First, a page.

What is the best age for weaning piglets? (2/3)

Normally the productivity of the sow is valued for the number of litters/sow/year multiplied by the number of weaned piglets per litter.
The Sow:

Litters / Sow / Year:
Normally the productivity of the sow is valued for the number of litters/sow/year multiplied by the number of weaned piglets per litter. The calculation of litters/sow/year is the following:

LSY = litters/sow/year; DG = duration of gestation; IWM = Interval weaning – first mating; DL = duration of lactation

Of these three factors, DG is the least variable, normally IWM varies slightly and DL varies according to the time of weaning. In theory, with a theoretical birth rate of 100% and a weaning-mating interval of 5 days, the “maximum” capacity of a sow for producing litters in one year according to the duration of lactation is the following:

In theory, the interval between litters is 141 days for weaning at 21 days and 148 days for weaning at 28 days. The existing difference of 7 days represents 0.12 litters/sow/year which when multiplied by a supposed number of 10.5 weaned piglets per litter would represent 1.26 weaned piglets more with a weaning at an average of 21 days. This ideal scenario is never produced in herds since there are always some reproductive failures which generate NPD (non-productive days) that must be added to the interval between litters. So, for example, a herd with weaning at 21 days that has 14 NPD per litter produces 2.35 litters/sow/year ( 365/ (141 + 14) ) while another with 28 day weaning with 11 NPD produces 2.29 litters/sow/year ( 365/(148+11)). From the data obtained from more than 100,000 first matings we can observe that this theoretical difference of 7 days between the two types of weaning is in fact reduced in practice due to a higher birth rate (principally lower percentage of repetitions) with 28 days of lactation. The figures indicate that the intervals between litters are the following:
- Weaning 21 days: 151 days: 2.41 litters/sow/year.
- Weaning 28 days: 154 days: 2.37 litters/sow/year.
Conclusion, the theoretical difference of 7 days between the two types of weaning is reduced to 3 days and as a consequence the theoretical difference of 0.12 litters/sow/year is reduced to 0.04.

Total born:
The duration of lactation affects the number of total born. There are marked differences in this parameter according to genetic type. Genetic types with the potential for high prolificacy respond very generously the more time they have in which to produce the uterine involution. Figures from PigChamp Pro-Europa with a base of 850,000 litters (14 year study) show that there is only a difference of 0.3 in total born per litter in favour of 28 day weaning. These results remain the same if the study only analyzes the last 5 years. However, when we carry out the same study with data of hyperprolific sows we can see that there are some very important differences according to the duration of lactation.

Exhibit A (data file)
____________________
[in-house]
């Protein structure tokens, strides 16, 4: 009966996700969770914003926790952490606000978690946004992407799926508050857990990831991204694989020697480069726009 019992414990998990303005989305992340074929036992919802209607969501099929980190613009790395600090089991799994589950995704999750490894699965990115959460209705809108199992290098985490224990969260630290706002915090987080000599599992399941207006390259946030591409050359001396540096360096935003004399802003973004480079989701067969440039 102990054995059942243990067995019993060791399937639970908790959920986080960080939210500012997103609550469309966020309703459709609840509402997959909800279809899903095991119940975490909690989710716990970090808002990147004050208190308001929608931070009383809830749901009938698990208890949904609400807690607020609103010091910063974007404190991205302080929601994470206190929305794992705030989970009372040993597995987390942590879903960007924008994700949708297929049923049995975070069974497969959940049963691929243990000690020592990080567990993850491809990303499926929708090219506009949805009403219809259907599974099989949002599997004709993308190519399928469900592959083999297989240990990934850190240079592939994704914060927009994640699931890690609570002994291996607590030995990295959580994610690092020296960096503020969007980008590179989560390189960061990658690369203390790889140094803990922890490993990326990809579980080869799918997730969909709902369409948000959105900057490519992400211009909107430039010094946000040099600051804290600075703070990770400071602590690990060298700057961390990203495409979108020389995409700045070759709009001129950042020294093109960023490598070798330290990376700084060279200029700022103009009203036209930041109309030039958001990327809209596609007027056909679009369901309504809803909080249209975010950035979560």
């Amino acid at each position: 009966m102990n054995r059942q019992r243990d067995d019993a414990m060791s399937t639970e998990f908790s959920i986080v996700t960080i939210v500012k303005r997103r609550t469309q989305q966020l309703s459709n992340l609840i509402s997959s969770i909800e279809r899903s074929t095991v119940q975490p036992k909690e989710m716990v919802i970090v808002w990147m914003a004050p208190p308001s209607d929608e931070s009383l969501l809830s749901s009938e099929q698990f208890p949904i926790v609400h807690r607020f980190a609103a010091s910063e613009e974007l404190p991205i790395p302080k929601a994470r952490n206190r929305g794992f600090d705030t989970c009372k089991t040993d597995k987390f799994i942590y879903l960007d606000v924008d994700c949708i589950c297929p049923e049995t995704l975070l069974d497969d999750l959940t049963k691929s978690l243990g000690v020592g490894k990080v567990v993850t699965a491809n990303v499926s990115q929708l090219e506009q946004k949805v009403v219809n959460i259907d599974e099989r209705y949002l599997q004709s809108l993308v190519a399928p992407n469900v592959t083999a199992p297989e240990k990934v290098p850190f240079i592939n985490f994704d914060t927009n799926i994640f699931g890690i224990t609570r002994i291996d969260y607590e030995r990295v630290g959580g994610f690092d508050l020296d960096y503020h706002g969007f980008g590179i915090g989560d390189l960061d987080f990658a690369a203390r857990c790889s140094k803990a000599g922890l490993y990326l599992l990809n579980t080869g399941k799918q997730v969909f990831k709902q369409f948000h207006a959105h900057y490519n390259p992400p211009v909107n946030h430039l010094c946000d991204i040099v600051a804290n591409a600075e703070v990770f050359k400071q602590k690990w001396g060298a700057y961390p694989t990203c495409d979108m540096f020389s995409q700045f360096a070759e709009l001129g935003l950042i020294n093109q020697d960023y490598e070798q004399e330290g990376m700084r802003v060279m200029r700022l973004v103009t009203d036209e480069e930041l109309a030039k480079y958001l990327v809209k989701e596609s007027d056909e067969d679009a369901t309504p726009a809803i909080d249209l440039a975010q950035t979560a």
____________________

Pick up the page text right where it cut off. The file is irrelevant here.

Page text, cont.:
Effect of the duration of lactation on total born in the following litter (June 2009)

22,000 sows
Study period: 2 years
Summary of 10 large-sized farms (1,000 to 3,000 sows)
Total born analyzed: 97,551
Source: J. Oliva. Servicios técnicos CEFU. S.A. Murcia. Spain

Possibly this enormous genetic improvement in recent years is the best justification for the practice of 28 day weaning with respect to the productivity of the sow.

The data obtained shows that with 28 day lactations there are 14.5 total born while with lactations of 21 days there are 13.3 total born piglets. The difference is very important: 1.2 piglets.

With these data, the total piglets born/sow/year is:
- Weaning 21 days: 2.41 litters/sow/year x 13.3 = 32.05 total born/sow/year.
- Weaning 28 days: 2.37 litters/sow/year x 14.5 = 34.36 total born/sow/year.
If we suppose a total mortality in maternity of 20% ( 9% born dead + mummified plus 11% pre-weaning mortality), the total of weaned piglets per sow and year with the two systems is as follows:
- Weaning 21 days: 13.3 total born – (1.19 + 1.33) = 10.75 weaned piglets/litter x 2.41 = 25.97 weaned piglets/sow/year.
- Weaning 28 days: 14.5 total born – (1.30 + 1.45) = 11.75 weaned piglets/litter x 2.37 = 27.84 weaned piglets/sow/year.
The initial aim of weaning 200 kg/sow/year is more assumable with 28 day weaning since if we multiply 27.84 x 7.5 kg/piglet = 208.80 kg LW weaned per sow and year. The same calculation for 21 day weaning indicate that it is very difficult to reach this objective (25.97 x 6.7 kg/piglet = 173.99). Weaning at 21 days with an average weight of 6.7 kg/piglet, we would need to wean 29.85 piglets/sow/year in order to reach the target of 200 kg per sow. While with 28 day weaning and a weight of 7.5 kg we need to wean 26.66 piglets/sow/year to reach the same objective and this is more assumable when working with sows that are not as prolific as those described in the previous graph.

Author’s note: I would like to express my thanks to PigChamp Pro- Europa and to Servicio Técnico de Cefusa for supplying the field data without which it would be difficult to argue the points made in this article.

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